Some editors like to use keyboard commands for everything. I find this somehow less intuitive than a combination of techniques that at times uses the mouse. Some editors never use keyboard commands and always use the mouse to edit. With the addition of the button bars in FCP 4, I think this will become more and more common. It's probably slower, but it makes more sense for some people, and it's better than not having your source material organized. I seem to use a combination of mouse and keyboard; I find that most editors do. You'll know you've begun to arrive at your particular "best" workflow when you are editing with confidence and not making too many undos!
As you begin to learn Final Cut Pro, you will discover keyboard shortcuts or some other form of working with the software, such as using the Find command or sorting columns in the Browser, that eases your particular brand of editing.
Whenever I've watched other editors using the same application, they all seem to use a combination of the mouse and keyboard, but each seems to have his or her own method of accomplishing the same task. There's nothing wrong with using different methods to do the same task, but it could be argued that fewer mouse moves and keyboard commands to accomplish the same task is better.
The reasoning is that once you've made a mental edit decision, you want to preview it as fast as you can or trim it as fast as you can so that the time you spend working on a given project is allocated more to previewing edit decisions and not actually getting you and the computer to perform the edit. Spend your allotted time working with the material; don't spend it just getting a particular task done. The more time you spend previewing different approaches to the same project or scene, the better the edit, communication, or achievement of the project's goal.
In my experience, I've never sat back and said, "No matter how much more time I spend with this project, I can't improve it anymore." There's always just one more change that might improve things. You as an editor usually have an allotted amount of time to finish the project, and you are also the last person in the process: The project is written, and then shot, and lastly edited. It's the editor who is up against the wall in the process. Unfortunately, it's also the editor who sometimes has to fix it in post. You're up against a release date, a trade show, or an airtime for an ad campaign. Don't make your significant other an "editor's widow or widower." You have to have a life. Philip Hodgetts said, "An edit is never finished, only abandoned when the editor runs out of time." How true that is.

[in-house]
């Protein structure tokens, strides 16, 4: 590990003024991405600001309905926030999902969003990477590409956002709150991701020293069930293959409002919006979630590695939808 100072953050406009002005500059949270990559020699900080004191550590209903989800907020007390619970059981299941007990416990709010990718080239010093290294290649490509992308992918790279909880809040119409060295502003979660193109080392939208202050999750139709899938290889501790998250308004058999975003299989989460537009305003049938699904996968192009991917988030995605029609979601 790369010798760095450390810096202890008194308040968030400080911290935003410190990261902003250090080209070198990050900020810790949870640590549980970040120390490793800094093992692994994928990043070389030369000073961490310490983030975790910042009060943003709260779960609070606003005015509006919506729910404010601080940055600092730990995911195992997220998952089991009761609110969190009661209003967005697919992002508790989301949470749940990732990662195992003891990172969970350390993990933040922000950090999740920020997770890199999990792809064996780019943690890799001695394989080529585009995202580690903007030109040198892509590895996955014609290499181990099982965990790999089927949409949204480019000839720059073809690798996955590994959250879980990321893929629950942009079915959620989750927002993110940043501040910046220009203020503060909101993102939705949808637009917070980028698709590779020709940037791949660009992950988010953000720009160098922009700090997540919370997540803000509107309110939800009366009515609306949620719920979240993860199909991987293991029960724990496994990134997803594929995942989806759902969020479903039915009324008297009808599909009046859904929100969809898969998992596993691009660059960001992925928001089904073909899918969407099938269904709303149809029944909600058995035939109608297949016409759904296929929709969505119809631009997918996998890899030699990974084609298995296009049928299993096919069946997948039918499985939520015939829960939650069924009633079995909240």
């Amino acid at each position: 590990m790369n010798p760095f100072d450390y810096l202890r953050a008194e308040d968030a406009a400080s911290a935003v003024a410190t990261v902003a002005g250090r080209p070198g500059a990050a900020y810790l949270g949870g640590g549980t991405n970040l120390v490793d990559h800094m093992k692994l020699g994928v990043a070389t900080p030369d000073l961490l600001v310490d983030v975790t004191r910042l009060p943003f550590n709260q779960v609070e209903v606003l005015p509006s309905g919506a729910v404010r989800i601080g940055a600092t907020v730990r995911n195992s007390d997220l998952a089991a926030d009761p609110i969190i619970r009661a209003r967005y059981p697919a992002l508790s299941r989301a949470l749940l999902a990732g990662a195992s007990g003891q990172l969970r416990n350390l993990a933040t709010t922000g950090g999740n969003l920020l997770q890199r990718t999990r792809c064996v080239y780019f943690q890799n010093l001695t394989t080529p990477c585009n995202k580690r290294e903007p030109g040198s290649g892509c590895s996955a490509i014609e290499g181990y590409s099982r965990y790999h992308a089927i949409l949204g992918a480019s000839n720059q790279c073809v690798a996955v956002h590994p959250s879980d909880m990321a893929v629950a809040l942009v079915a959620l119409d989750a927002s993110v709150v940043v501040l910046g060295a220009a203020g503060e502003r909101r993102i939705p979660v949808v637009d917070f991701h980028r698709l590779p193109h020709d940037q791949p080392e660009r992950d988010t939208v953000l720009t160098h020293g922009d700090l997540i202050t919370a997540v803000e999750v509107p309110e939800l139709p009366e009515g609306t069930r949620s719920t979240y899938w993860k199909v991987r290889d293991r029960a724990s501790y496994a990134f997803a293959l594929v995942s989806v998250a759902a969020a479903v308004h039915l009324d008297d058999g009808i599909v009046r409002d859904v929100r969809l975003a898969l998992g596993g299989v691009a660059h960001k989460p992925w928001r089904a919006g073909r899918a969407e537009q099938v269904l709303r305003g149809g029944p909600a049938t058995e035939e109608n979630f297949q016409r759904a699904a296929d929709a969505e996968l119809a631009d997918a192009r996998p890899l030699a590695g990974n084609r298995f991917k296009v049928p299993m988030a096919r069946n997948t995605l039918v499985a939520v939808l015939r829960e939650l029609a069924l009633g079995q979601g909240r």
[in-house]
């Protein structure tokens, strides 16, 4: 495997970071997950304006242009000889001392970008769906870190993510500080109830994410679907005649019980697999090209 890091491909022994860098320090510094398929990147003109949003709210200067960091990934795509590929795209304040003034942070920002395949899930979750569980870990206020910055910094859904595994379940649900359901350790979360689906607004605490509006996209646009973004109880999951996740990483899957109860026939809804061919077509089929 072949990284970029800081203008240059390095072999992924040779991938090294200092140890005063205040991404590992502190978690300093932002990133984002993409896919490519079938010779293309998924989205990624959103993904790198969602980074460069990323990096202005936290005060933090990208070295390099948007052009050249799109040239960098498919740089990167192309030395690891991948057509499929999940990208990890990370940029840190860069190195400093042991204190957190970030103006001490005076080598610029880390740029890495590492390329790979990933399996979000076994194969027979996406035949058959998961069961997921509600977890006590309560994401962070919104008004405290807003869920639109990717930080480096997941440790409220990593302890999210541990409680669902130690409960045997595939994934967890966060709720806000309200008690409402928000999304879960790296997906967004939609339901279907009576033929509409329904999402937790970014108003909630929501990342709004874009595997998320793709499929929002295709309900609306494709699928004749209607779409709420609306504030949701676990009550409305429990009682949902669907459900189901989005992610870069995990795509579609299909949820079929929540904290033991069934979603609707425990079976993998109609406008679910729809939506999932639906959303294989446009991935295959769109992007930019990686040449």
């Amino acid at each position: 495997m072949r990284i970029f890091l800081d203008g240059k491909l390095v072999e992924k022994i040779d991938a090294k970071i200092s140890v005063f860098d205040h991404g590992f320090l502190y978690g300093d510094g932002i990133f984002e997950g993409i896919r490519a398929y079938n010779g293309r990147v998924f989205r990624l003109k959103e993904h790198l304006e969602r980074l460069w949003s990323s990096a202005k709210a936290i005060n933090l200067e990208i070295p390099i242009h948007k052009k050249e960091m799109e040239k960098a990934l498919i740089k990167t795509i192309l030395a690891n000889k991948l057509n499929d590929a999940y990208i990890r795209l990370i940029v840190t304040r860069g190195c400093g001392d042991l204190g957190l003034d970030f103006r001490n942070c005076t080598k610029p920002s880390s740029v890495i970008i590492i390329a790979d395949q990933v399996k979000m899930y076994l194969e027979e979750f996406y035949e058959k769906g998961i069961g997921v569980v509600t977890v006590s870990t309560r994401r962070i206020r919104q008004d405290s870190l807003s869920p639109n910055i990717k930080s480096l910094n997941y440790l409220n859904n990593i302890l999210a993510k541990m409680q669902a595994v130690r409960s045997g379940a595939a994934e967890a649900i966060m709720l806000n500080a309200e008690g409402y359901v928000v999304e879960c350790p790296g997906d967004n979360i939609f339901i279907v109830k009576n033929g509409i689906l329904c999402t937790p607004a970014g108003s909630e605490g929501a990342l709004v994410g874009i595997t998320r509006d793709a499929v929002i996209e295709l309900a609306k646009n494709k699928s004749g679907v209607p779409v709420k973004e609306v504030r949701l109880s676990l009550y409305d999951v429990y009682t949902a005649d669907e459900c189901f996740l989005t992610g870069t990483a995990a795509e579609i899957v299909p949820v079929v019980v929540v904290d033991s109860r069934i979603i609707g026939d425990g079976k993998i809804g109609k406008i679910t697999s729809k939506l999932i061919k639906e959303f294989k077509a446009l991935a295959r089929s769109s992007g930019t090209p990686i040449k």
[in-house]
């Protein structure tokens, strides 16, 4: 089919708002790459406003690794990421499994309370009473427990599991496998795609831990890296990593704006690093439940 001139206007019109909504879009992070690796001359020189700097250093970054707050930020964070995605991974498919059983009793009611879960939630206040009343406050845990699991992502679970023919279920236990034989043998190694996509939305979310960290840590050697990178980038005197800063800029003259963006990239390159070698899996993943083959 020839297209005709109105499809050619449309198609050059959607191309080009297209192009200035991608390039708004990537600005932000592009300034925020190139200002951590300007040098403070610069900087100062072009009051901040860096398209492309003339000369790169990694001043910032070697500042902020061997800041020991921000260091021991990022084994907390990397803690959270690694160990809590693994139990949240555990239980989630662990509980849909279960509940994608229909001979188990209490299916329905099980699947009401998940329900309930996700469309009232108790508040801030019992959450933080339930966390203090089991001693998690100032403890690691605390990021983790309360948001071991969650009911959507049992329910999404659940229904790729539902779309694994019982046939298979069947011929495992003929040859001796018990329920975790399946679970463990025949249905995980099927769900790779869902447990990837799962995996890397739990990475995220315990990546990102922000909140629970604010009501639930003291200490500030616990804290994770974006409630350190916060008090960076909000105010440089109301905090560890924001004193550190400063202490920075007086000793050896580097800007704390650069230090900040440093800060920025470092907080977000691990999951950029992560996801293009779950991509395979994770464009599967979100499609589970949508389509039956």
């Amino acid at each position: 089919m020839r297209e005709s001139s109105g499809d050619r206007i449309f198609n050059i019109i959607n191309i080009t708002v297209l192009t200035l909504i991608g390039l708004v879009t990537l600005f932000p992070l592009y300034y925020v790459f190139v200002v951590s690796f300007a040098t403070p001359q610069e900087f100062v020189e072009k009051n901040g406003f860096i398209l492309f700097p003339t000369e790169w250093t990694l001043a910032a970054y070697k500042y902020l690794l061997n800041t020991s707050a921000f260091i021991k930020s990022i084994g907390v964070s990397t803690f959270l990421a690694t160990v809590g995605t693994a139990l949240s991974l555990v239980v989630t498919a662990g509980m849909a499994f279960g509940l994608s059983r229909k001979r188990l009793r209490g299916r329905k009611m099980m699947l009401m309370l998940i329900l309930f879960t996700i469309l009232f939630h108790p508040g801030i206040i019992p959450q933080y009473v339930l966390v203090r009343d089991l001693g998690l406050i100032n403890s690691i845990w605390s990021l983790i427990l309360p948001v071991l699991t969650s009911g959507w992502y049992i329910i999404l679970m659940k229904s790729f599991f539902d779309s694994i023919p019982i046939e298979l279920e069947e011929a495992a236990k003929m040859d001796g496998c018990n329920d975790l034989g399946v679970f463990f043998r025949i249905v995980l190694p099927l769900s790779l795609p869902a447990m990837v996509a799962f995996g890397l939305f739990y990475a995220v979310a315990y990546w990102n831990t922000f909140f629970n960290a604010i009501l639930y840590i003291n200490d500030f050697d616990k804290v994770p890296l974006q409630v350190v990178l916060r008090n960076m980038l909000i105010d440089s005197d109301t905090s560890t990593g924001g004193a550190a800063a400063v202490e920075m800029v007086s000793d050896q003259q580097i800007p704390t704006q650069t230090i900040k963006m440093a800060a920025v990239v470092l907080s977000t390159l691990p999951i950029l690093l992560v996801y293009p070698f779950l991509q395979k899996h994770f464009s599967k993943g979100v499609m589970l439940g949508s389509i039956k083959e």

I find that completing a rough cut of the entire sequence serves me well. It gives me a feeling for the timing, pacing, and placement of scenes. Whether I'm working on a narrative, training, or marketing film, knowing where I need to get to helps. It also apprises me of what is yet to be done. Sometimes, when watching the first cut, I place markers in areas that need further refinement or make notes that shots are missing or need to be shot. Then I start over at the head of the program and start refining as I take another pass at it. I repeat this process until I'm out of time or am satisfied that it's ready to show a client. Changes are almost always made after a client sees the program for the first time, and the process continues to evolve.
Think about this. How many ways can a movie or program be edited? Let's do the math. Assume that you have 10 hours of useable source footage. If there are 30 frames of video per second (in NTSC video--the numbers for PAL would be different), that's 1,080,000 unique frames. You could cut on any of these frames, right? The number of possible combinations of edits is astronomical. But let's assume that there are just 100 video edits. The number of possible different combinations of edits based on a unique In point and Out point is then 1,080,000 to the 100th power times 2!